Churning
This involves selling or advertising unwanted policies with an intent to generate commissions rather than yield any genuine benefits to the customer. For example, an annuity plan that generates cash but only after 15 years is unlikely to be popular among 60-year olds. Hiding the disadvantages of this plan, which often include paying large penalties or surrender fees in order to receive payment earlier, is often involved.
Similar to churning is selling plans that over or under-cover the client, only to generate commissions for the broker. The best way to avoid this kind of fraud is to run one's account independently, without letting brokers have discretionary authority over buying policies.
Insurance companies have the services of surveillance investigators and often an in-house insurance fraud investigation unit to help them tackle buyer fraud, but you will have to get by with common sense and vigilance. There is no such thing as "extra careful" when it comes to your financial matters, especially life insurance!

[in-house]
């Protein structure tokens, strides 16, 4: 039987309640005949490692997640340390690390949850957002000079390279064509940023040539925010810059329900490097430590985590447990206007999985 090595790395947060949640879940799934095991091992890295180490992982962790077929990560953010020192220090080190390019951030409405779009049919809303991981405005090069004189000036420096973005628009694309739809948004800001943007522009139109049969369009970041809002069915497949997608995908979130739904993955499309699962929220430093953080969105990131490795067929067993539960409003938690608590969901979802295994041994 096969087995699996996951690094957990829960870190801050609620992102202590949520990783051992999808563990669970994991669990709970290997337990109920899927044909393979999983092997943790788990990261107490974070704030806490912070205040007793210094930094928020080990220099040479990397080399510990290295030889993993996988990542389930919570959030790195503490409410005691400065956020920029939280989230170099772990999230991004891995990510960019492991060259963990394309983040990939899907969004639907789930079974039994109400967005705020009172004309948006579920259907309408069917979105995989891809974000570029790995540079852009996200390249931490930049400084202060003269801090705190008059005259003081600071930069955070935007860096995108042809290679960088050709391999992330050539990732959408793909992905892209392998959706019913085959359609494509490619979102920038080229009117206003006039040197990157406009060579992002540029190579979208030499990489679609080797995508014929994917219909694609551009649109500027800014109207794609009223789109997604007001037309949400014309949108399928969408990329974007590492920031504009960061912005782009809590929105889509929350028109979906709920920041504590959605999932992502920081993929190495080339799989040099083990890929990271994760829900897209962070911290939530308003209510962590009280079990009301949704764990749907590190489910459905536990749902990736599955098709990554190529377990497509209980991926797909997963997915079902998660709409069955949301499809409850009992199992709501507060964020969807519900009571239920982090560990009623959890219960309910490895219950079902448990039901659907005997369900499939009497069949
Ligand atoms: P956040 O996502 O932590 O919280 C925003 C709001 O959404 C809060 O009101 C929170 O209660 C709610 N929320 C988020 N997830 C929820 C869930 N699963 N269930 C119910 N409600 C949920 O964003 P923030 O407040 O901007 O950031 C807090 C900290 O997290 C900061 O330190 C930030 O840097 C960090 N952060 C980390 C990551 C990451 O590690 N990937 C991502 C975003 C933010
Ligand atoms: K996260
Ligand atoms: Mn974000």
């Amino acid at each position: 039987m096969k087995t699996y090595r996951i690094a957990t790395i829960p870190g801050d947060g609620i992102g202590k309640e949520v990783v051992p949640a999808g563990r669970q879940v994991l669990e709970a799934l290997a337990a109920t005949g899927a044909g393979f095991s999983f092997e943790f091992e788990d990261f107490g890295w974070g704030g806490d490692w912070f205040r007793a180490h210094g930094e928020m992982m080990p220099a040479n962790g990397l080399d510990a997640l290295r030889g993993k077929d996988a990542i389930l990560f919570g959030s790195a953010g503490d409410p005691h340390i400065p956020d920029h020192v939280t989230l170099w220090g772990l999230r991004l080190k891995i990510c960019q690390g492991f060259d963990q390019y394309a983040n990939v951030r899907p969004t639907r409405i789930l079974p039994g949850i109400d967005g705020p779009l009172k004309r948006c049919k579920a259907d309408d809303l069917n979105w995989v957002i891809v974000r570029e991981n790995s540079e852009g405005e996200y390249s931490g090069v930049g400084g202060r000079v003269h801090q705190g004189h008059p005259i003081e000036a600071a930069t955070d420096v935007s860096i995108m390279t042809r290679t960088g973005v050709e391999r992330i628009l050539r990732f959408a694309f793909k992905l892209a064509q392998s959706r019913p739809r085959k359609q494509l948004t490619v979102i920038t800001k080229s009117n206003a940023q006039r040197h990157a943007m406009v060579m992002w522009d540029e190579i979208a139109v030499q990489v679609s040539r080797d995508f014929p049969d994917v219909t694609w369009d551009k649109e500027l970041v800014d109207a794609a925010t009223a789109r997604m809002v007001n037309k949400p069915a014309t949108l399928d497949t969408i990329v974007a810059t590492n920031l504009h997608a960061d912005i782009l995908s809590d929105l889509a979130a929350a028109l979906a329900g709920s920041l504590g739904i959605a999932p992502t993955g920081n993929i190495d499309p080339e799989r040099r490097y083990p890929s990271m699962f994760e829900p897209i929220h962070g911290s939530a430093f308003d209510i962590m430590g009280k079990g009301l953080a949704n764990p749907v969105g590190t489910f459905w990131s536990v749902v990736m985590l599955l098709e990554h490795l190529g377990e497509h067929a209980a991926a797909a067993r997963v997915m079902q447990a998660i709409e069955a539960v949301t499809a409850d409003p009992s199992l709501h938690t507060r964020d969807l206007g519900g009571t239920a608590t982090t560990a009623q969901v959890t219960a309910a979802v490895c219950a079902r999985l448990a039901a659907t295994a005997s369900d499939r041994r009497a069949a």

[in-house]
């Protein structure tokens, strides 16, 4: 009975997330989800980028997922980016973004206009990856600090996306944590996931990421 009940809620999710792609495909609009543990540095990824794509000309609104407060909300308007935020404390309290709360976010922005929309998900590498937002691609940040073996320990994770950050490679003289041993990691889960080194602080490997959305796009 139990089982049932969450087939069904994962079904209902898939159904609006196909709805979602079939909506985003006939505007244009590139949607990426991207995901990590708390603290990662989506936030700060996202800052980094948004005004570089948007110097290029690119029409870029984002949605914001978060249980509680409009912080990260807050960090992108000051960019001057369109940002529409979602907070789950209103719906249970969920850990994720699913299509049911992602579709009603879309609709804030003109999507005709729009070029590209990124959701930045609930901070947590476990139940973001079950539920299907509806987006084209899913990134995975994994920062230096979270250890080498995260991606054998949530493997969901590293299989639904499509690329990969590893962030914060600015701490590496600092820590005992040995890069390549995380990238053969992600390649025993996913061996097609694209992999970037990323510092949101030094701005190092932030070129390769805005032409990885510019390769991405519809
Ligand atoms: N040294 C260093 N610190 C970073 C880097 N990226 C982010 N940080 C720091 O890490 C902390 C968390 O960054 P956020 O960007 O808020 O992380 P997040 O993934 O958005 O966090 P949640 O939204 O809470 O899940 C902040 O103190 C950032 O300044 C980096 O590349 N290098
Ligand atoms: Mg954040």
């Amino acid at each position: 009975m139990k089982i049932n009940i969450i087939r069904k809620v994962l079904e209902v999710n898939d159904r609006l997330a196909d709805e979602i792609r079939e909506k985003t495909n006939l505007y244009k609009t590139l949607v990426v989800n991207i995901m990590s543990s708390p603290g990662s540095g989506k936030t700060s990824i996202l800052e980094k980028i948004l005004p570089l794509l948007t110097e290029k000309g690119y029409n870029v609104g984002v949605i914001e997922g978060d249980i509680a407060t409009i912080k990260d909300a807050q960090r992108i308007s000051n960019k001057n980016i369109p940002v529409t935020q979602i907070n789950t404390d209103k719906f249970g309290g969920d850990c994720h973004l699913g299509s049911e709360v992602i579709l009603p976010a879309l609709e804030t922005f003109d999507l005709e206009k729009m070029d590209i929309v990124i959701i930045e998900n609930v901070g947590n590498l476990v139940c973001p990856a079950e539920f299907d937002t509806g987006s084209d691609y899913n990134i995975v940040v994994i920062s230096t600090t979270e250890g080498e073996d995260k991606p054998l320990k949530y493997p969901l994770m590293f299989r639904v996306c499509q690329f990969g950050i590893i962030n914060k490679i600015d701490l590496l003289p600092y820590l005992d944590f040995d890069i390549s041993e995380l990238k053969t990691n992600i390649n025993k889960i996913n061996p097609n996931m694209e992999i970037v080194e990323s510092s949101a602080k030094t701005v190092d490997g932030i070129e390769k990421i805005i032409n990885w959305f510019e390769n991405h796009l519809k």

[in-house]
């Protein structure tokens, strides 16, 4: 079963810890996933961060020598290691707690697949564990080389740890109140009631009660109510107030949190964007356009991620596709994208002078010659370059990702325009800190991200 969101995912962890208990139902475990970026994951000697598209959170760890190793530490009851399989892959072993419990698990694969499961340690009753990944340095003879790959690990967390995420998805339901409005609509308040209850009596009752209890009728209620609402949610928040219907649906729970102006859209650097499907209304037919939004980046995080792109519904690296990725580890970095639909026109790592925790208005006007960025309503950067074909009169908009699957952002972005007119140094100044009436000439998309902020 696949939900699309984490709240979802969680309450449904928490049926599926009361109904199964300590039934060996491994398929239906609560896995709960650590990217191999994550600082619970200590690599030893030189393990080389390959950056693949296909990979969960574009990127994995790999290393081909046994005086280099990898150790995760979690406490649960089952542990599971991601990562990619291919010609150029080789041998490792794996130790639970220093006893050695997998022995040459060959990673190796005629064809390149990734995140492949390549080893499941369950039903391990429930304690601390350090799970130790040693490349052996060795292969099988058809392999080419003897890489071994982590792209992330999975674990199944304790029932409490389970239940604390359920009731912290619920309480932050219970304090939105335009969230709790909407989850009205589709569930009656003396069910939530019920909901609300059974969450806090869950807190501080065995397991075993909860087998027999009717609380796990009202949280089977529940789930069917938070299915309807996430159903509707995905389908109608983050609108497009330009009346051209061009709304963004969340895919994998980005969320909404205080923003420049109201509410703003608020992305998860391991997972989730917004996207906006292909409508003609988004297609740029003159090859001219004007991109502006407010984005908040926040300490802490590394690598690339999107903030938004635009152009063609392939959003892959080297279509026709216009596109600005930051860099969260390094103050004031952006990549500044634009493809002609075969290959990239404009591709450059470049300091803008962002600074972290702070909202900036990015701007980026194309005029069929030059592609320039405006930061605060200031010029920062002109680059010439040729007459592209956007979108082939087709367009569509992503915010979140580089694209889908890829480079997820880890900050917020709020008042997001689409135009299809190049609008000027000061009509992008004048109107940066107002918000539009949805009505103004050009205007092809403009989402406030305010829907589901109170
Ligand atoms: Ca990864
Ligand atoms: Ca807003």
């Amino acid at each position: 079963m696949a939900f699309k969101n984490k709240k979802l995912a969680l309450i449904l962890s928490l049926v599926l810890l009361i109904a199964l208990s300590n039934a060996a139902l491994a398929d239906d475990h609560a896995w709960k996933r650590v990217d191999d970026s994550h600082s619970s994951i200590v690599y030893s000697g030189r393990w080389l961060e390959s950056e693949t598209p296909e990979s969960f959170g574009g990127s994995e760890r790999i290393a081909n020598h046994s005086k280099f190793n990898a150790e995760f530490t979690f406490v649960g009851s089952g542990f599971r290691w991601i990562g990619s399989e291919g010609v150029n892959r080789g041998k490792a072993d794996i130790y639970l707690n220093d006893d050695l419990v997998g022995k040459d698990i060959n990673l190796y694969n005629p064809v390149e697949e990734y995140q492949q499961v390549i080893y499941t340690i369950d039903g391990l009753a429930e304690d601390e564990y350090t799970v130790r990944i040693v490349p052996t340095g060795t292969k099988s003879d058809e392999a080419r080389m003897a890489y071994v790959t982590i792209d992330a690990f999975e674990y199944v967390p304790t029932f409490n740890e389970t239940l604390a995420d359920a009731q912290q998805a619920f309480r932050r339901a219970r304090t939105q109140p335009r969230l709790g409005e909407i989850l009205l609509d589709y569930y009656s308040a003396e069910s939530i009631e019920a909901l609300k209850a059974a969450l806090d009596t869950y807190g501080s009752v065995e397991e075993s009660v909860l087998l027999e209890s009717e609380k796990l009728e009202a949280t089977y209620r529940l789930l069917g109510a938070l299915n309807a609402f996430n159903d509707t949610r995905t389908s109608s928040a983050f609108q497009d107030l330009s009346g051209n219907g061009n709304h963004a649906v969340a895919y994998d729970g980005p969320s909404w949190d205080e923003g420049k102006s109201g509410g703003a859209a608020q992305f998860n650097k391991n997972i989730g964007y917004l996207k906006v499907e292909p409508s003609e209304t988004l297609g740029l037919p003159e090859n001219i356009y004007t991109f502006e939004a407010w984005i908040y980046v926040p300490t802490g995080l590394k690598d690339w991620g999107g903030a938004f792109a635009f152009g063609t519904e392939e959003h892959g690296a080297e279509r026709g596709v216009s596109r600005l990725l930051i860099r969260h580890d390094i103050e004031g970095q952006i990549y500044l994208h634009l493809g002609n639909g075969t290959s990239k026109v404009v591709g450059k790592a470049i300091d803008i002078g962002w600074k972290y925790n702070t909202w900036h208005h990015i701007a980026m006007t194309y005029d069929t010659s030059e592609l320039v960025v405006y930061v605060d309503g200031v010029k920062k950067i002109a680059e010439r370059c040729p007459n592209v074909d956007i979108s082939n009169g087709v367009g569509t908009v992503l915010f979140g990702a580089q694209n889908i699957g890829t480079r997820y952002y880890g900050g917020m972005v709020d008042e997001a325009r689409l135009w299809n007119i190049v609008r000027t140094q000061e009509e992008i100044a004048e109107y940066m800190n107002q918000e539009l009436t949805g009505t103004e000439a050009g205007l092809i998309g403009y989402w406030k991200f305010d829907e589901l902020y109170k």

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life insurance death benefits





Every month Billions of dollars in life insurance death benefits lapse due to declining interest rates on interest sensitive life insurance products. The product I am talking about goes by a few different names: 1. Universal Life 2. Flexible Premium Life 3. Adjustable Premium Life.
One would think, that as long as I pay the premium, the policy will stay in-force. Unfortunately, that is not how it works for these type of policies. The premium due, is calculated and based on the credited interest rate. If the interest rate credited to your policy is lower than the interest rate illustrated when you bought the policy, the premium should be increased.
Universal Life is a combination of traditional whole life and term life. Best of both worlds. You have the ability for the policy to build cash value and not have to pay the high premium costs of whole life.